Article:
ELCA Presiding Bishop Eaton and “the cross”
What kind of Lutheran is Elizabeth Eaton, the new ELCA Presiding Bishop?
Outgoing Presiding Bishop Mark Hanson says of her: “She is a wise theologian committed to a strong Lutheran evangelical witness….”
To be sure, she’s known to point to the cross:
“On our own we are helpless and lost. We cannot effect our deliverance. We are, as Dietrich Bonhoeffer said, “like prisoners who must wait for someone from the outside to unlock our cell.” The death of Jesus has done that. That is our core belief. That is the faith. It is Christ and Christ crucified that is the unshakeable foundation of the church.”
“Lutherans have a history of living with paradox. There are some things that are nonnegotiable for us. But there are other things that it is possible for people who love Jesus holding the same faith together, can have very strong, very sharp disagreements, but it does not have to lead to disunity. Things like marriage or the ordering of government or certain political positions, we can and we do disagree, but we agree on the cross.”
Eaton affirms “the cross” and she supports major ELCA agendas, including but not limited to, changing the ELCA constitution in 1999 to require an Episcopal, sacramental priesthood, supporting the 2009 decision to approve gay marriage and families, altering God-language to comply with feminist objections as found in the ELCA hymnal, Evangelical Lutheran Worship.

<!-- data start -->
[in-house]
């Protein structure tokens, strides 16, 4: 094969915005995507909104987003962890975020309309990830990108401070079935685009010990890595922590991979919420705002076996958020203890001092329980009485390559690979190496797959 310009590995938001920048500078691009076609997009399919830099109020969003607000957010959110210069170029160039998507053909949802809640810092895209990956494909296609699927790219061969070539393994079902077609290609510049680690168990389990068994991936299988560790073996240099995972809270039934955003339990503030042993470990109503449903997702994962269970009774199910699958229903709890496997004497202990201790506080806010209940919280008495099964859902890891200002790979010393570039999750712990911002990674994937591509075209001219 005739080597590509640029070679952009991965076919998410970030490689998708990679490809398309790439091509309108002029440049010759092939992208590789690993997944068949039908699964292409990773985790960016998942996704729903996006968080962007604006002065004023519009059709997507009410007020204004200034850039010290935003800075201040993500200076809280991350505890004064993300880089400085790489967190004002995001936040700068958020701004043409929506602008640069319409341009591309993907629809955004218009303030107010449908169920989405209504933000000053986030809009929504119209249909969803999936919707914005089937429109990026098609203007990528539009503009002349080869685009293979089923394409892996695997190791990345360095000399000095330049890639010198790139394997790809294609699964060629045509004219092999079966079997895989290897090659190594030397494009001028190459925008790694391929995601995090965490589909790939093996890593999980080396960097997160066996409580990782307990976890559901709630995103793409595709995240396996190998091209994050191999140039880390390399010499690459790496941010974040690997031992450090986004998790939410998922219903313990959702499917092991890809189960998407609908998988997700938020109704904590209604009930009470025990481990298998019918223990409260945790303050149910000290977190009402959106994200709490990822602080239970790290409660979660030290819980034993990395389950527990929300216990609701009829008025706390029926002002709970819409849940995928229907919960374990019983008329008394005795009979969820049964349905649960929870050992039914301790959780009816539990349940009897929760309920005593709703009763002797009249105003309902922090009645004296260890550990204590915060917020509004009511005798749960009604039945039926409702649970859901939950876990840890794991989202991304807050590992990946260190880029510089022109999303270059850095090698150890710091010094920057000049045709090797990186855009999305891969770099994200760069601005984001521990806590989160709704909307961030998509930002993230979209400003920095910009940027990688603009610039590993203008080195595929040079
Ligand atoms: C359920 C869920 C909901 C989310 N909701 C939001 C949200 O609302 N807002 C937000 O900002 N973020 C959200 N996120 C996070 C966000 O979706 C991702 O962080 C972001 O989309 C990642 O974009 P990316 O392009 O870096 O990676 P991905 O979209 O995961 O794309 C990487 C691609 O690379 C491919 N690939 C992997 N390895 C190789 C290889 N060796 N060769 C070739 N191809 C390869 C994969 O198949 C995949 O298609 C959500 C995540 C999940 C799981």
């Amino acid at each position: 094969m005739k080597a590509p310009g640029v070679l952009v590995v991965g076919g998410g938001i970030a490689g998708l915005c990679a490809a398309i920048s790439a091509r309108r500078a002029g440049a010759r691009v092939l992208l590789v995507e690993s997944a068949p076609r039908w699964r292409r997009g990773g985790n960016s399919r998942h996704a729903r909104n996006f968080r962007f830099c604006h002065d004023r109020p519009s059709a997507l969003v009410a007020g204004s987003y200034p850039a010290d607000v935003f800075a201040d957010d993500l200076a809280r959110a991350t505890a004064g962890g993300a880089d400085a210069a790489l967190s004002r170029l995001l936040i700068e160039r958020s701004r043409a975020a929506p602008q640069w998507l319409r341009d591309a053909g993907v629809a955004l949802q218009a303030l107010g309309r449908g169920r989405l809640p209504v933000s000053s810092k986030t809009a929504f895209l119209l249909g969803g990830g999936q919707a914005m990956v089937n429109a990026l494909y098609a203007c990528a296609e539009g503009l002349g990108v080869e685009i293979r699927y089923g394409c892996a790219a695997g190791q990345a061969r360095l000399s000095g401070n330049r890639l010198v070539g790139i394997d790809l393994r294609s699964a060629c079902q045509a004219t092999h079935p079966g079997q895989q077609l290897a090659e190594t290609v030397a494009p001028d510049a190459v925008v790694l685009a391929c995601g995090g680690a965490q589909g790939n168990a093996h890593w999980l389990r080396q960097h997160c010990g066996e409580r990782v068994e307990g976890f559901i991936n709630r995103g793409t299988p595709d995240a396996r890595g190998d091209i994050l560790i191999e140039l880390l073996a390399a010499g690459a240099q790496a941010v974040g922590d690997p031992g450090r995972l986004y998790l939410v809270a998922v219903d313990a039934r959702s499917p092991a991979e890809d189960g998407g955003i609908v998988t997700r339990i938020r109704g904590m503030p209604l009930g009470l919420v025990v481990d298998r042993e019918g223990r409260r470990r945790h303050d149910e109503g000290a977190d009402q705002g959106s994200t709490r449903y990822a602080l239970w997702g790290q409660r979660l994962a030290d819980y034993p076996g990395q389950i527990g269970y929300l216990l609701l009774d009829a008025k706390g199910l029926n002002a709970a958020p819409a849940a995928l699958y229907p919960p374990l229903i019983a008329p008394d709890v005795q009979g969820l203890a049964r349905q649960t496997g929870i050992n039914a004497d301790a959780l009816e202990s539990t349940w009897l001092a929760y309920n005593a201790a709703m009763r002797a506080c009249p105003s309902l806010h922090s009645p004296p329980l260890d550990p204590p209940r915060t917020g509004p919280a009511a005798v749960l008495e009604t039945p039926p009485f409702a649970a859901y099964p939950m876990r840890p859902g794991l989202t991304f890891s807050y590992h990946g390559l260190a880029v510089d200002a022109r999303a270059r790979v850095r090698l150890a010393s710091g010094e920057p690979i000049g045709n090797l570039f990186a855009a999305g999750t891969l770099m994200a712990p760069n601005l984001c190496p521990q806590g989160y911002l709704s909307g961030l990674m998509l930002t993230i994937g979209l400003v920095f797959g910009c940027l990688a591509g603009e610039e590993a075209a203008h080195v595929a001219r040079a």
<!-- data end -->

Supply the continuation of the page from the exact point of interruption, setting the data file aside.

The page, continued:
The problem is:
What is “the cross”? Don’t all Christians “agree on the cross”? Isn’t the cross “the unshakeable foundation” of all Christian churches, not just Lutherans?
Lutheran identity is not a matter of waving the cross more vigorously than Catholics or Baptists.
Rather, Luther rediscovered that salvation is all God’s doing. Now that cuts. It excludes semi-pelagianism in all its pious forms, both personal and institutional. It excludes revelation outside of the cross. It means that the only proper use of the cross is in proclaiming salvation in Christ alone, through the cross alone, by faith alone, through grace alone.
Properly used, “the cross” shows the edges of the gospel, edges which offend modern sensibilities as they did medieval ones. Properly used, “the cross” has necessary, real world consequences that cut.
What kind of Lutheran is Elizabeth Eaton? She’s like her predecessors: Hanson, Anderson, and Chilstrom. Richard Koenig, a prominent LCA Lutheran who died in 2011, put the ELCA problem succinctly:
“The ELCA knows all the Lutheran jargon and recites the epigrams regularly — Christ the center of the Scriptures, Law and Gospel, justification by faith alone, faith active in love — but in stuff coming from the headquarters, there’s no signal that anyone knows how to USE them.”
 The Lutheran, August 2013, p. 50. Bolding added for emphasis added here and hereafter.
 Northeast Iowa Synod Letter, Dec. 15, 2009, Bishop’s column
 Meet the Woman Who Will Lead Evangelical Lutherans: ‘Religious’ but not Spiritual” Time, Interview of Elizabeth Eaton by Elizabeth Diaz, August 18, 2013.
 Richard Koenig, www.crossings.org/Thursday/Thur091803.htm.